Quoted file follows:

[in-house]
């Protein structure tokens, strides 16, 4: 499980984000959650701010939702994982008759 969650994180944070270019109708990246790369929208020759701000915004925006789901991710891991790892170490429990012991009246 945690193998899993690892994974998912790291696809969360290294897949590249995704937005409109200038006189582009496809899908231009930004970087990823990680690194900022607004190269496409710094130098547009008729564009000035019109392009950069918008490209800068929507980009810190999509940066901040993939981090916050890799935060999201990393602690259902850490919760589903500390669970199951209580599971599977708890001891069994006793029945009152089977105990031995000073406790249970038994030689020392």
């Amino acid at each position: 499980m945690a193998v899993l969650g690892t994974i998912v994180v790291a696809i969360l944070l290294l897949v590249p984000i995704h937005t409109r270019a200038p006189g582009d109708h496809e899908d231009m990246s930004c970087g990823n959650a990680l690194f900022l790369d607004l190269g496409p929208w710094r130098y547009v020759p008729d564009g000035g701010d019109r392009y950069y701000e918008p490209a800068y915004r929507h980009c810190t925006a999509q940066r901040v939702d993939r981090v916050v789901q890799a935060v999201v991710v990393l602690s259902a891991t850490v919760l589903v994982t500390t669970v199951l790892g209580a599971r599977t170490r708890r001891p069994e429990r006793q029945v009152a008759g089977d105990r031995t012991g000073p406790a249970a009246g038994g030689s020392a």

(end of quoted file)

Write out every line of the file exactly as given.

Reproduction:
[in-house]
């Protein structure tokens, strides 16, 4: 499980984000959650701010939702994982008759 969650994180944070270019109708990246790369929208020759701000915004925006789901991710891991790892170490429990012991009246 945690193998899993690892994974998912790291696809969360290294897949590249995704937005409109200038006189582009496809899908231009930004970087990823990680690194900022607004190269496409710094130098547009008729564009000035019109392009950069918008490209800068929507980009810190999509940066901040993939981090916050890799935060999201990393602690259902850490919760589903500390669970199951209580599971599977708890001891069994006793029945009152089977105990031995000073406790249970038994030689020392």
């Amino acid at each position: 499980m945690a193998v899993l969650g690892t994974i998912v994180v790291a696809i969360l944070l290294l897949v590249p984000i995704h937005t409109r270019a200038p006189g582009d109708h496809e899908d231009m990246s930004c970087g990823n959650a990680l690194f900022l790369d607004l190269g496409p929208w710094r130098y547009v020759p008729d564009g000035g701010d019109r392009y950069y701000e918008p490209a800068y915004r929507h980009c810190t925006a999509q940066r901040v939702d993939r981090v916050v789901q890799a935060v999201v991710v990393l602690s259902a891991t850490v919760l589903v994982t500390t669970v199951l790892g209580a599971r599977t170490r708890r001891p069994e429990r006793q029945v009152a008759g089977d105990r031995t012991g000073p406790a249970a009246g038994g030689s020392a």